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TV Week, September 29th, 1974
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A Future World
Transform people into moving, speaking, feeling apes…take a giant leap into the future and show how it could be…link a chimpanzee and two humans in an unlikely comradeship…Then put them in peril with chases and adventures and you have the unique new series, Planet of the Apes (based on the successful motion pictures), airing on CBS, Fridays at 8PM. The stars are Roddy McDowall as Galen, an inquisitive chimpanzee, a role somewhat similar to those he played in four of the five movies; Ron Harper as Alan Virdon and James Naughton as Pete Burke, two atronauts who land on the earth of the future.
Co-starring are Mark Lenard as Urko, a gorilla, and Booth Colman as Zaius, an orangutan. In the ape society, orangutans are the rulers and gorillas are the enforcers, who punish those considered as enemies of the state. Humans occupy menial roles. In the series, Galen befriends the two astronauts after their spaceship is hurled through the time barrier far into the year 3,000. Some unimaginable holocaust has turned society’s tables so that men are now ruled by apes—but in a civilization more primitive than the astronauts’ own time. The ape society considers the astronauts, with their advanced technical knowledge, as threats to their culture. So the orangutans order the enforcing gorillas to capture the men before they spread dangerous ideas to others. Curious about the astronauts’ era, Galen defies simian law to help them and becomes a fugitive too.
Roddy McDowall undergoes the gruelling transformation—it takes at least three hours—from Homo Sapiens to simian for his starring role as Galen, a chimpanzee.
The show has some unusual problems, not the least of which is the fantastic makeup which turns actors into startlingly realistic chimpanzees, gorillas and orangutans—and still makes it possible for them to perform dramatically. It requires a three-hour ordeal to put on and another 30 to 45 minutes to remove the makeup. But it is a challenge the actors welcome, particularly McDowall. He explains: “There is a great sense of adventure in this kind of project. It’s exhausting, it’s very hard work and no one quite appreciates it! But it’s rewarding since the character is so interesting to play.”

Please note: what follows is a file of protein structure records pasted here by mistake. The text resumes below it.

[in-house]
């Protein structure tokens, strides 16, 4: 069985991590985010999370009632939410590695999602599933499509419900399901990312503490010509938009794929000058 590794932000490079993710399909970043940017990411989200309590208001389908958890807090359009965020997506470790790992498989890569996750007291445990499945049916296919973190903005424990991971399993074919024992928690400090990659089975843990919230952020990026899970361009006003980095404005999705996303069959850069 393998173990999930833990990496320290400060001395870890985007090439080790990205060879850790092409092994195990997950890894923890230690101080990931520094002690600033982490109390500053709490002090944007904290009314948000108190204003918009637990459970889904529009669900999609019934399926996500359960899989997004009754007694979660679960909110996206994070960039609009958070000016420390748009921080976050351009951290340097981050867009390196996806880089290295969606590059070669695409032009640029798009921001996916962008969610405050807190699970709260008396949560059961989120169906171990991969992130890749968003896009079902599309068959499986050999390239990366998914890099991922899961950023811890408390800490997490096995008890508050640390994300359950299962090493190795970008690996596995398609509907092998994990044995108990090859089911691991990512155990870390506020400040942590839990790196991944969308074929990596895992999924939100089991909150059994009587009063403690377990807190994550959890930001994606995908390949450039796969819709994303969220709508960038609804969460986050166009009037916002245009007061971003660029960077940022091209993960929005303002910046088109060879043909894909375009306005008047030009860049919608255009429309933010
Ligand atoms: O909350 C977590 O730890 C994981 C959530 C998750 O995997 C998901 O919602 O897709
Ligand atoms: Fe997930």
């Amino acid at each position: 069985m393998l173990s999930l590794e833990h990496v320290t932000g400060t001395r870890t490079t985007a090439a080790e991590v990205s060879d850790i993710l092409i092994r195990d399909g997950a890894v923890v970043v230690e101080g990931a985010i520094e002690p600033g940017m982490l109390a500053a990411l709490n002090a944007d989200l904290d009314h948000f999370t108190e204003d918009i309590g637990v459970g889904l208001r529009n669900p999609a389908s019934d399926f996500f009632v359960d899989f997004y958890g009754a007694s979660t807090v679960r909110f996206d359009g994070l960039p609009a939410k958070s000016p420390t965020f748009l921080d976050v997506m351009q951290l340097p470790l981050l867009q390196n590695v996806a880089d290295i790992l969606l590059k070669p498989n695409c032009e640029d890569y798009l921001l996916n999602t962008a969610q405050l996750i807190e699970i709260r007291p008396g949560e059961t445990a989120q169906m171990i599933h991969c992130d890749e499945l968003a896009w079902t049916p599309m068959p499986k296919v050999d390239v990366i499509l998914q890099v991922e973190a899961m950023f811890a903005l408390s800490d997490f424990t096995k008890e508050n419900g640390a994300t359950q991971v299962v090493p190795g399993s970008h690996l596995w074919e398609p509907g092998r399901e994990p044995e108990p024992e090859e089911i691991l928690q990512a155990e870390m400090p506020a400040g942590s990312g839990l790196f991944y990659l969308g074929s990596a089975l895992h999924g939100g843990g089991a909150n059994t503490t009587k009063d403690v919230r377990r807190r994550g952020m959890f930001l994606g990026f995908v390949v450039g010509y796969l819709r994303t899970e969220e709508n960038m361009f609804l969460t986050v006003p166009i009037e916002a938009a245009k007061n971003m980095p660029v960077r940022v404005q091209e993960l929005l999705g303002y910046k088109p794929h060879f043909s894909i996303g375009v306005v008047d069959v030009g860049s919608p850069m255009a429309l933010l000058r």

And McDowall should know, since his impressive career dates back to his days as a child star, when at 12 he appeared in “How Green Was My Valley” and went on to such films as “My Friend Flicka” and “Lassie;” to Broadway stardom in “Compulsion,” “No Time for Sergeants,” “Camelot” and a Tony award for “The Fighting Cock.”
It takes a small army of makeup personnel on each episode of the series, since each actor playing an ape has his own makeup artist for keeping the ape face in good repair. Another constant challenge is translating the show’s concept into reality. The producers are kept scrambling to anticipate how things might be in the world thousands of years from now.
Ron Harper and James Naughton, like Roddy McDowall, enjoy being in such an offbeat show. Harper was on his honeymoon last June with daytime serial (Love of Life) star Sally Stark when he was notified he had won the role. It has meant a marriage by long distance, since he is working in Hollywood and his bride works in New York. This is Harper’s fifth television series. A native of Turtle Creek, Pa., Ron attended Princeton and turned down a fellowship to Harvard Law School to study drama.
James Naughton was born in Middletown, Conn., and attended Yale Drama School. His stage work includes “Long Day’s Journey into Night” and “The Wed and the Rock.” He did the television special, “Antigone” and “Look Homeward, Angel,” and won notice in his first feature film, “The Paper Chase.”
It is the second series for co-star Mark Lenard, who was a regular on Here Come the Brides, made two appearances as Mr. Spock’s father in Star Trek and has been a frequent guest on television dramatic shows. The role played by veteran Shakespearean actor Booth Colman as an elder statesman orangutan is similar to that played in the original “Planet of the Apes” movie by Maurice Evans, with whom Colman has toured extensively.
BELOW: The feature as it originally appeared.
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